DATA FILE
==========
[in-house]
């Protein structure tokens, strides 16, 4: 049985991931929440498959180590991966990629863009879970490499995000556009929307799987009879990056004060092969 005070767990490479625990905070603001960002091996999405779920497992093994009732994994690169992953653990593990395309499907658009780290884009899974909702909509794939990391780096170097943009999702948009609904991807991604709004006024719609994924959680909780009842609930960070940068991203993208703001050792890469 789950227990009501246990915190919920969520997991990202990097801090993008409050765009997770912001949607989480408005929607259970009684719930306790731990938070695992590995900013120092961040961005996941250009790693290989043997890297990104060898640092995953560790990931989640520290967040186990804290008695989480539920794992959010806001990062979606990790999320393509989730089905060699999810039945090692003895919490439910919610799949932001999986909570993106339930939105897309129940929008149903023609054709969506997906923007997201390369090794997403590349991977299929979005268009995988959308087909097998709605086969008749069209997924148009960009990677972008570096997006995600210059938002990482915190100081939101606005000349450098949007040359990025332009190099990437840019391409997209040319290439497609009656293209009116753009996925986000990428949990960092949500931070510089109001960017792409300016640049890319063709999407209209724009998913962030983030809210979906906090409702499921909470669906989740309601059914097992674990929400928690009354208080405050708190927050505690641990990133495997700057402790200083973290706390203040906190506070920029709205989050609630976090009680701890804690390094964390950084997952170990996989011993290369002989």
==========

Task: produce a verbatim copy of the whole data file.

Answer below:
[in-house]
């Protein structure tokens, strides 16, 4: 049985991931929440498959180590991966990629863009879970490499995000556009929307799987009879990056004060092969 005070767990490479625990905070603001960002091996999405779920497992093994009732994994690169992953653990593990395309499907658009780290884009899974909702909509794939990391780096170097943009999702948009609904991807991604709004006024719609994924959680909780009842609930960070940068991203993208703001050792890469 789950227990009501246990915190919920969520997991990202990097801090993008409050765009997770912001949607989480408005929607259970009684719930306790731990938070695992590995900013120092961040961005996941250009790693290989043997890297990104060898640092995953560790990931989640520290967040186990804290008695989480539920794992959010806001990062979606990790999320393509989730089905060699999810039945090692003895919490439910919610799949932001999986909570993106339930939105897309129940929008149903023609054709969506997906923007997201390369090794997403590349991977299929979005268009995988959308087909097998709605086969008749069209997924148009960009990677972008570096997006995600210059938002990482915190100081939101606005000349450098949007040359990025332009190099990437840019391409997209040319290439497609009656293209009116753009996925986000990428949990960092949500931070510089109001960017792409300016640049890319063709999407209209724009998913962030983030809210979906906090409702499921909470669906989740309601059914097992674990929400928690009354208080405050708190927050505690641990990133495997700057402790200083973290706390203040906190506070920029709205989050609630976090009680701890804690390094964390950084997952170990996989011993290369002989």